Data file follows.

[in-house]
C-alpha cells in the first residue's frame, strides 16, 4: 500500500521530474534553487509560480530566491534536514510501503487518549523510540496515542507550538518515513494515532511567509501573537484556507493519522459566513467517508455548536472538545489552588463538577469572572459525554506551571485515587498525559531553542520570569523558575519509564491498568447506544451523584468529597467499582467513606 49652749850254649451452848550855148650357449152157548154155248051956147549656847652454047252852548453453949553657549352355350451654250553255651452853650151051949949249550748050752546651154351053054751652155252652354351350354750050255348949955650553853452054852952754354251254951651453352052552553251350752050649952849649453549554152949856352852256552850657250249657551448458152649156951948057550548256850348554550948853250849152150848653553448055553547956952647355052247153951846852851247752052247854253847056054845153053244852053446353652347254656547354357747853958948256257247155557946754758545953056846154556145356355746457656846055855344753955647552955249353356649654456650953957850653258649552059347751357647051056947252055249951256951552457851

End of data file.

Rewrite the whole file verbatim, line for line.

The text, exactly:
[in-house]
C-alpha cells in the first residue's frame, strides 16, 4: 500500500521530474534553487509560480530566491534536514510501503487518549523510540496515542507550538518515513494515532511567509501573537484556507493519522459566513467517508455548536472538545489552588463538577469572572459525554506551571485515587498525559531553542520570569523558575519509564491498568447506544451523584468529597467499582467513606 49652749850254649451452848550855148650357449152157548154155248051956147549656847652454047252852548453453949553657549352355350451654250553255651452853650151051949949249550748050752546651154351053054751652155252652354351350354750050255348949955650553853452054852952754354251254951651453352052552553251350752050649952849649453549554152949856352852256552850657250249657551448458152649156951948057550548256850348554550948853250849152150848653553448055553547956952647355052247153951846852851247752052247854253847056054845153053244852053446353652347254656547354357747853958948256257247155557946754758545953056846154556145356355746457656846055855344753955647552955249353356649654456650953957850653258649552059347751357647051056947252055249951256951552457851